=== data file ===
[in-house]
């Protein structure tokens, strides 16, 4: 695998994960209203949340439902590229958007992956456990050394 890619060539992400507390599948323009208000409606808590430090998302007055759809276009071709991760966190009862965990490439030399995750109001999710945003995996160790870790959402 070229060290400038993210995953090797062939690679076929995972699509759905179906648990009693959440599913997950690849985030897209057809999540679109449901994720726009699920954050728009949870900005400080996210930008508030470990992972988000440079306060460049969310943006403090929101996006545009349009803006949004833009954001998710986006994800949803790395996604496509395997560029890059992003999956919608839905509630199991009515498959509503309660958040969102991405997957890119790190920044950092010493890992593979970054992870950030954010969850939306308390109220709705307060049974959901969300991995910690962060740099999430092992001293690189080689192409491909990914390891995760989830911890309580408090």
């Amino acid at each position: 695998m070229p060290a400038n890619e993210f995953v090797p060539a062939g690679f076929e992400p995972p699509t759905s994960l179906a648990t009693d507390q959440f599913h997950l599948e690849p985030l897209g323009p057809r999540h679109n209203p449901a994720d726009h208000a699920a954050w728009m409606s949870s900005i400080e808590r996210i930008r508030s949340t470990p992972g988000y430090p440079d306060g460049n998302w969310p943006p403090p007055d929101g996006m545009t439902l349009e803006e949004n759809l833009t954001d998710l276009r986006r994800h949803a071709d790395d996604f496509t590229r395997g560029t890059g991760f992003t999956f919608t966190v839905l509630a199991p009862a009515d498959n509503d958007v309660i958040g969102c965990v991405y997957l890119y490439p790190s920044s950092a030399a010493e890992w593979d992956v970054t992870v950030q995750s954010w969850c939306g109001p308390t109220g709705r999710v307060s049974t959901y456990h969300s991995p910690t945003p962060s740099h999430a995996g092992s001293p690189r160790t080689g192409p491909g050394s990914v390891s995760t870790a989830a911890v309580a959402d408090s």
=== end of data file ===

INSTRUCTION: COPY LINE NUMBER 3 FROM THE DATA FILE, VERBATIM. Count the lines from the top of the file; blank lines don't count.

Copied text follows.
């Amino acid at each position: 695998m070229p060290a400038n890619e993210f995953v090797p060539a062939g690679f076929e992400p995972p699509t759905s994960l179906a648990t009693d507390q959440f599913h997950l599948e690849p985030l897209g323009p057809r999540h679109n209203p449901a994720d726009h208000a699920a954050w728009m409606s949870s900005i400080e808590r996210i930008r508030s949340t470990p992972g988000y430090p440079d306060g460049n998302w969310p943006p403090p007055d929101g996006m545009t439902l349009e803006e949004n759809l833009t954001d998710l276009r986006r994800h949803a071709d790395d996604f496509t590229r395997g560029t890059g991760f992003t999956f919608t966190v839905l509630a199991p009862a009515d498959n509503d958007v309660i958040g969102c965990v991405y997957l890119y490439p790190s920044s950092a030399a010493e890992w593979d992956v970054t992870v950030q995750s954010w969850c939306g109001p308390t109220g709705r999710v307060s049974t959901y456990h969300s991995p910690t945003p962060s740099h999430a995996g092992s001293p690189r160790t080689g192409p491909g050394s990914v390891s995760t870790a989830a911890v309580a959402d408090s």